Or “Why is X provider so much more expensive?” or “Why is my bill so different this year?”
I recently sent an event proposal for $20,000 and the hotel AV provider’s quote was $30,000. (And their total was after a 30% discount.) On the other hand another recent proposal was $14k and we lost to the in house provider on price. Why do AV quotes seem to vary so much?
It’s true that some companies are just more expensive than others. But there’s a lot of room for interpretation when someone asks for AV. You want to make sure you’re getting proposals that include the same caliber of service and equipment. In the first example I gave, I know for a fact both proposals included the same things, and the second I know they didn’t. Here’s some factors to consider. Good partners will bring up some of these, but they don’t know what someone else is quoting so it’s impossible to make you aware of every relevant concern.
Amount/type of labor – Is there a dedicated in-room technician for your general session? How many? If you have a lot of breakout sessions how many technicians are dedicated to those rooms, if at all? Outside companies typically include a dedicated tech. Hotel AV partners generally have someone on-site anyway, so for smaller events they can “float” between all clients. If you need a quick response to any problems you may want to request a technician/technicians just for you.
- Internet – Did the hotel audio visual company include the internet with the rest of the proposal? Ask for a separate quote. Most external partners don’t provide internet. If you’re comparing one internet quote to another make sure you’re getting the same amount of bandwidth.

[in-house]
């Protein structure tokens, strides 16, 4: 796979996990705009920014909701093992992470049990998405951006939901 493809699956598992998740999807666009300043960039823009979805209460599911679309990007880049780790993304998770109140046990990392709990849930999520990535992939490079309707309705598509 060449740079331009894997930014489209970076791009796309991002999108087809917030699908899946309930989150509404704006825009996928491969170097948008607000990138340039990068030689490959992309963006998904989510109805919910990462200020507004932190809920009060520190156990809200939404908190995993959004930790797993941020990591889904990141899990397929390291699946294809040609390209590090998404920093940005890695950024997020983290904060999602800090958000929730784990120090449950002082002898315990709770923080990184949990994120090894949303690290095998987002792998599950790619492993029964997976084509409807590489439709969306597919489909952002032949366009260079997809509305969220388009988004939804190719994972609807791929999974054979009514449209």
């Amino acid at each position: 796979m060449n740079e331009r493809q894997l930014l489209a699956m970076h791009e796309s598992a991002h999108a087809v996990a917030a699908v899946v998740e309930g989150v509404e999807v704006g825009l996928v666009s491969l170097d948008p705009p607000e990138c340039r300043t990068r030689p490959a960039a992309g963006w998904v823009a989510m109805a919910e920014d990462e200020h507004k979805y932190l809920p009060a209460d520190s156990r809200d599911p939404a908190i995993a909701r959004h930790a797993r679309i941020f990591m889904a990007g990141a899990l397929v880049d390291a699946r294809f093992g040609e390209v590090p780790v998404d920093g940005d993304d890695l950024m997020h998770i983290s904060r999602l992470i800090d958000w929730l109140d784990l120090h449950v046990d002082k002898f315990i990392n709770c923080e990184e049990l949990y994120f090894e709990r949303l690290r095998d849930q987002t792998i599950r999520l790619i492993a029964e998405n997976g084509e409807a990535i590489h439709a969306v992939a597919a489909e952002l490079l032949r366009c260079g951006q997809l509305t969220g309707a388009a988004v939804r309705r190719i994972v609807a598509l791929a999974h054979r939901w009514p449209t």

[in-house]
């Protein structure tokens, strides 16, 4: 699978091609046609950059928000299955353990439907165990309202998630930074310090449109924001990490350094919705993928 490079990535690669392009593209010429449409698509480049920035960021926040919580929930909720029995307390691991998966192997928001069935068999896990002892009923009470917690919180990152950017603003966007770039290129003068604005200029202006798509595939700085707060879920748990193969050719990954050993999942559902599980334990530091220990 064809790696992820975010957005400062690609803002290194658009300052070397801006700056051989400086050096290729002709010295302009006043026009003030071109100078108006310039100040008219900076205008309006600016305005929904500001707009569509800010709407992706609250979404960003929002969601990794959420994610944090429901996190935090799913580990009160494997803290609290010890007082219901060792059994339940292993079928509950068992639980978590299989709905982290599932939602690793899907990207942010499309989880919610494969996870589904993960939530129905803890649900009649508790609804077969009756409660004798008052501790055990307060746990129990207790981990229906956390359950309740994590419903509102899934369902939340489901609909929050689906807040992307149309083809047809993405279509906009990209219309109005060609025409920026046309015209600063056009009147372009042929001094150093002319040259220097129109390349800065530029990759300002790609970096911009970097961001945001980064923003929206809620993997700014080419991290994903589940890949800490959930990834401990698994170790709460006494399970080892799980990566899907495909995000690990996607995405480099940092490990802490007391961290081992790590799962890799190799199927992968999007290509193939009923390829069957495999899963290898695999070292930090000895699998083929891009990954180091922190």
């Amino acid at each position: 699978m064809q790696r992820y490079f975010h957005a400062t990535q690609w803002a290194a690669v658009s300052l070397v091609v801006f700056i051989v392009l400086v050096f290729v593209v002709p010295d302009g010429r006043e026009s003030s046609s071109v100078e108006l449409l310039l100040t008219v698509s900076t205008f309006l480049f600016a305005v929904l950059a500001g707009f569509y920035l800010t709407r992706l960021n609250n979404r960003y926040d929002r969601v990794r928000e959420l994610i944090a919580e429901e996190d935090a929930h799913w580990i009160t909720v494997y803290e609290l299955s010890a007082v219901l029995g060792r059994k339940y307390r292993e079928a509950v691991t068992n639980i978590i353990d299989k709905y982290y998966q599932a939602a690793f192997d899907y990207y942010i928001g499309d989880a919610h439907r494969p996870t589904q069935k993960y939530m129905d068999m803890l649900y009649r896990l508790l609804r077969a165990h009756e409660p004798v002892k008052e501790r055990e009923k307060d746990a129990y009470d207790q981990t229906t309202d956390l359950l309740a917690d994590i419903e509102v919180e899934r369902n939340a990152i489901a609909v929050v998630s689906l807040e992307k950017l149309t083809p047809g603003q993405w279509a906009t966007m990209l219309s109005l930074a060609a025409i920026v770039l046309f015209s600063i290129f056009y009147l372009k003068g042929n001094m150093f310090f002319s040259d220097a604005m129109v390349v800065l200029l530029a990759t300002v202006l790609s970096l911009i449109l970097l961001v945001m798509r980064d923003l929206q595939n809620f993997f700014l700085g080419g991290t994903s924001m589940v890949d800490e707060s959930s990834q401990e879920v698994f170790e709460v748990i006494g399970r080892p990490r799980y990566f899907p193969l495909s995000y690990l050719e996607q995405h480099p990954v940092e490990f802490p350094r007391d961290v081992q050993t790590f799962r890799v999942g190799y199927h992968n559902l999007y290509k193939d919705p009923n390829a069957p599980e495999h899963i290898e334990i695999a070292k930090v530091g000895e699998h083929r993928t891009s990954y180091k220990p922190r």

- Travel – External partners typically have to travel some distance, large or small. Costs might include travel for all equipment and technicians, or just the lead technician or project manager.
- Installed equipment – Some venues have permanently installed speakers, projectors, screens and/or displays. This is typically priced lower because it doesn’t require as much labor to set up and remove.
- Geography – Changing locations from event to event will affect overall pricing. Venues in NYC, Chicago and Los Angeles are going to charge more overall than Pittsburgh, New Orleans, and Salt Lake City.
- Union Labor – Labor already makes up a big portion of AV, and venues which mandate union labor are more expensive.
- Business Model – The type of partner will have different strengths and weaknesses in terms of pricing.
- Hotel AV companies pay around a 50% commission to the venue and include a 21-23% service charge. In a true apples to apples comparison hotel AV companies will generally be the most expensive. One trade off can be convenience, especially for a non-complex one day event.
- Local-only AV companies with a handful of employees have very low overhead costs so they can charge less. That said they sometimes charge much more for equipment they don’t own, or have large travel costs outside their home base.
- National audio visual companies typically outsource some of their equipment and labor to local partners, so pricing will be affected by the quality of their negotiated rates and local contacts.
- Venues which own their own equipment and service it themselves instead of keeping a third party company on-site are typically a very low cost. The trade-off is their inventory is limited and staff generally aren’t as knowledgeable.